Smoking, alone, kills more people each year than alcohol, AIDS, car crashes, illegal drugs, murders, and suicides
combined. For every person in Maine who dies from smoking approximately 20 more state residents are suffering from
serious smoking-caused disease and disability, or other tobacco-caused health problems.
Tobacco-Related Monetary Costs in Maine
· Annual health care expenditures in the State directly caused by tobacco use: $602 million
· Annual health care expenditures in Maine from secondhand smoke exposure: $22.9 million
 State Medicaid program’s total health expenditures caused by tobacco use: $216.0 million
· Citizens’ state/federal taxes to cover smoking-caused gov’t costs: $355.9 million ($654/household)
· Smoking-caused productivity losses in Maine: $534 million
· Smoking-caused health costs and productivity losses per pack sold in Maine: $11.60
The productivity loss amount, above, is from smoking-death-shortened work lives, alone. Additional work productivity
losses totaling in the tens of billions nationwide come from smoking-caused work absences, on-the-job performance
declines, and disability during otherwise productive work lives Other non-health costs caused by tobacco use include
direct residential and commercial property losses from smoking-caused fires (about $400 million nationwide); and the
costs of extra cleaning and maintenance made necessary by tobacco smoke and tobacco-related litter (about $4+ billion
per year for commercial establishments alone).
Tobacco Industry Advertising and Other Product Promotion
· Annual tobacco industry marketing expenditures nationwide: $13.4 billion ($36+ million per day)
· Estimated portion spent in Maine each year: $66.8 million
Published research studies have found that kids are three times more sensitive to tobacco advertising than adults and
are more likely to be influenced to smoke by cigarette marketing than by peer pressure, and that one-third of underage
experimentation with smoking is attributable to tobacco company marketing.
Maine Government Policies Affecting The Toll of Tobacco in Maine
· Annual State tobacco prevention spending from tobacco settlement and tax revenues: $11.7 million
[National rank: 6 (with 1 the best), based on percent of CDC recommendation]
· State cigarette tax per pack: $2.00 [National rank: 6th (average state tax is $1.23 per pack)]

Tobacco Use in Connecticut

· High school students who smoke: 21.1% [Girls: 22.6% Boys: 19.5%]
· High school males who use smokeless tobacco: 6.2%
· Kids (under 18) who try cigarettes for the first time each year: 15,500
· Additional Kids (under 18) who become new regular, daily smokers each year: 4,600
· Packs of cigarettes bought or smoked by kids in Connecticut each year: 9.7 million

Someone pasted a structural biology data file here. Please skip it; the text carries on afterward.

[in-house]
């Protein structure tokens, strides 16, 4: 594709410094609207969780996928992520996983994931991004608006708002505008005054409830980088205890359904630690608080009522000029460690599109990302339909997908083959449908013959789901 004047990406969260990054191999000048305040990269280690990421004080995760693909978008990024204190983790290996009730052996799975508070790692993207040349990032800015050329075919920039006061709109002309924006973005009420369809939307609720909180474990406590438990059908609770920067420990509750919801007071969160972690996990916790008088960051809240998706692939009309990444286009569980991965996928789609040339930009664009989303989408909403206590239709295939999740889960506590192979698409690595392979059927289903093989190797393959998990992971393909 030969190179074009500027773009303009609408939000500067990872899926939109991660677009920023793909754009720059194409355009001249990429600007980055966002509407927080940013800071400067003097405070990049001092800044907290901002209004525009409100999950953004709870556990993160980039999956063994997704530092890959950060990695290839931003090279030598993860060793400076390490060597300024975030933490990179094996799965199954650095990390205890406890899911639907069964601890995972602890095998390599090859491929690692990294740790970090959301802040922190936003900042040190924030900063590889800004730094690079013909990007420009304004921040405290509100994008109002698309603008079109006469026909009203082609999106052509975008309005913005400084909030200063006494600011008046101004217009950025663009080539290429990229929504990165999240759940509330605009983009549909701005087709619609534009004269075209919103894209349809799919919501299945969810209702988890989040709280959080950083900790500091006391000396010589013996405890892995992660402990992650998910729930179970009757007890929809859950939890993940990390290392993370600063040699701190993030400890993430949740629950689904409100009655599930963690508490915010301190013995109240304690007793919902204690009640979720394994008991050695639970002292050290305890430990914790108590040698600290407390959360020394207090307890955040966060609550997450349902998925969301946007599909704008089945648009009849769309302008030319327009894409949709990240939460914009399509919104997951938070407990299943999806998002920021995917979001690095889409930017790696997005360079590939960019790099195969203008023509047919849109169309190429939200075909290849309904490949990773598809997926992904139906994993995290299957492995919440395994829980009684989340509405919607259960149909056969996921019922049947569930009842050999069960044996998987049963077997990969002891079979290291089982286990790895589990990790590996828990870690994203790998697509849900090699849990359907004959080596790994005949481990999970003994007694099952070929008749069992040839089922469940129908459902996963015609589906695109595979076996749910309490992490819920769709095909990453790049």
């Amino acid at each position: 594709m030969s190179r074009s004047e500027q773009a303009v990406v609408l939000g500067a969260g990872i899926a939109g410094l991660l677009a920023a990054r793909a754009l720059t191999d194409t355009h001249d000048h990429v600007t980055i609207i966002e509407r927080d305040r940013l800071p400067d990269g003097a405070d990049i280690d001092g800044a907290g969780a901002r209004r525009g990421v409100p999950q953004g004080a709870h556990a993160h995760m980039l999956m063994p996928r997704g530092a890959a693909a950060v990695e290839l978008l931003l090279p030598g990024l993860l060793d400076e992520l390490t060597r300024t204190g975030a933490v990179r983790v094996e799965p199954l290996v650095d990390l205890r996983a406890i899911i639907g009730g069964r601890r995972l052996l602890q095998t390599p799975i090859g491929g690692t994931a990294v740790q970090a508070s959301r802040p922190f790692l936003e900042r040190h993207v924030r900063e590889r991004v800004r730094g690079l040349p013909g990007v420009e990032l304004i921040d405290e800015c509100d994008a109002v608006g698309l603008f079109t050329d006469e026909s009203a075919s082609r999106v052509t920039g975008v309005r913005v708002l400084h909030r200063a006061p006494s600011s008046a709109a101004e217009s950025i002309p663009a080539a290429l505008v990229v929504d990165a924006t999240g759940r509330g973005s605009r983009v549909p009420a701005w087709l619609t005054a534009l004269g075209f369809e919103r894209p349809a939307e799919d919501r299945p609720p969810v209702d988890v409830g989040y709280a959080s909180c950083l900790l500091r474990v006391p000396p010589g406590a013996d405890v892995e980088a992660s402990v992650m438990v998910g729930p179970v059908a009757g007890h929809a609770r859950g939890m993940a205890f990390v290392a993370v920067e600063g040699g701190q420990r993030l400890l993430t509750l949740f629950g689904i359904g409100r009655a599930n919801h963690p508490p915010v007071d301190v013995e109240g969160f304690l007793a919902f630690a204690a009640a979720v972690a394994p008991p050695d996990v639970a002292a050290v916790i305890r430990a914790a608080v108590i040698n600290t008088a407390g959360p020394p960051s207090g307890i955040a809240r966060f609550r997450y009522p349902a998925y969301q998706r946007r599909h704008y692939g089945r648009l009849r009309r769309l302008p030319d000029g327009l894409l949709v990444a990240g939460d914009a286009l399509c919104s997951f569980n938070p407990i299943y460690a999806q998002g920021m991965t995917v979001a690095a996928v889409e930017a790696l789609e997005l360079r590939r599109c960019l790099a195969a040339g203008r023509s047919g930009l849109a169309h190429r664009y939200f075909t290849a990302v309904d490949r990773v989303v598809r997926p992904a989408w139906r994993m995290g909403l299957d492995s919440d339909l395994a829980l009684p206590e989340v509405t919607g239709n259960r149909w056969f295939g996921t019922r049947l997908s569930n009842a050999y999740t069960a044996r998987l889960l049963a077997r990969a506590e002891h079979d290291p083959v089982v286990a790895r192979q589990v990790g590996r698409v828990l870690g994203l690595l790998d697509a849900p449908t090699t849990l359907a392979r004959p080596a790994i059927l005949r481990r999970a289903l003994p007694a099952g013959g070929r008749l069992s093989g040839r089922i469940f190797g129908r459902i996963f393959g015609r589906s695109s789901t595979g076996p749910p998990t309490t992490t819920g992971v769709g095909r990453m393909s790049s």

· Kids exposed to second hand smoke at home: 186,000
· Adults in Connecticut who smoke: 15.4% [Men: 16.5% Women: 14.4% Pregnant Females: 7.0%]
Nationwide, youth smoking has declined significantly since the mid-1990s, but that decline appears to have slowed. The
2007 Youth Risk Behavior Survey found that the percentage of high school students reporting that they have smoked
cigarettes in the past month decreased to 20 percent in 2007 from 23 percent in 2005. 19.8 percent of U.S. adults
(about 43.4 million) currently smoke, which is a significant decline from the 2006 rate of 20.8 percent.
Deaths in Connecticut From Smoking
· Adults who die each year in Connecticut from their own smoking: 4,700
· Adult nonsmokers who die each year from exposure to secondhand smoke: 440
· Connecticut kids who have lost at least one parent to a smoking-caused death: 2,900
· Kids alive in state today who will ultimately die from smoking: 76,000 (given current smoking levels)
Smoking, alone, kills more people each year than alcohol, AIDS, car crashes, illegal drugs, murders, and suicides
combined. For every person in Connecticut who dies from smoking approximately 20 more state residents are suffering
from serious smoking-caused disease and disability, or other tobacco-caused health problems.
Tobacco-Related Monetary Costs in Connecticut
· Annual health care expenditures in the State directly caused by tobacco use: $1.63 billion
· Annual health care expenditures in Connecticut from secondhand smoke exposure: $45.1 million
. State Medicaid program’s total health expenditures caused by tobacco use: $430.0 million
· Citizens’ state/federal taxes to cover smoking-caused gov’t costs: $897.6 million ($680/household)
· Smoking-caused productivity losses in Connecticut: $1.03 billion
· Smoking-caused health costs and productivity losses per pack sold in Connecticut: $14.30
The productivity loss amount, above, is from smoking-death-shortened work lives, alone. Additional work productivity
losses totaling in the tens of billions nationwide come from smoking-caused work absences, on-the-job performance
declines, and disability during otherwise productive work lives Other non-health costs caused by tobacco use include
direct residential and commercial property losses from smoking-caused fires (about $400 million nationwide); and the
costs of extra cleaning and maintenance made necessary by tobacco smoke and tobacco-related litter (about $4+ billion
per year for commercial establishments alone).
Tobacco Industry Advertising and Other Product Promotion
· Annual tobacco industry marketing expenditures nationwide: $13.4 billion ($36+ million per day)
· Estimated portion spent in Connecticut each year: $124.1 million
Published research studies have found that kids are three times more sensitive to tobacco advertising than adults and
are more likely to be influenced to smoke by cigarette marketing than by peer pressure, and that one-third of underage
experimentation with smoking is attributable to tobacco company marketing.
Connecticut Government Policies Affecting The Toll of Tobacco in Connecticut
· Annual State tobacco prevention spending from tobacco settlement and tax revenues: $8.3 million
National rank: 29 (with 1 the best), based on percent of CDC recommendation
· State cigarette tax per pack: $2.00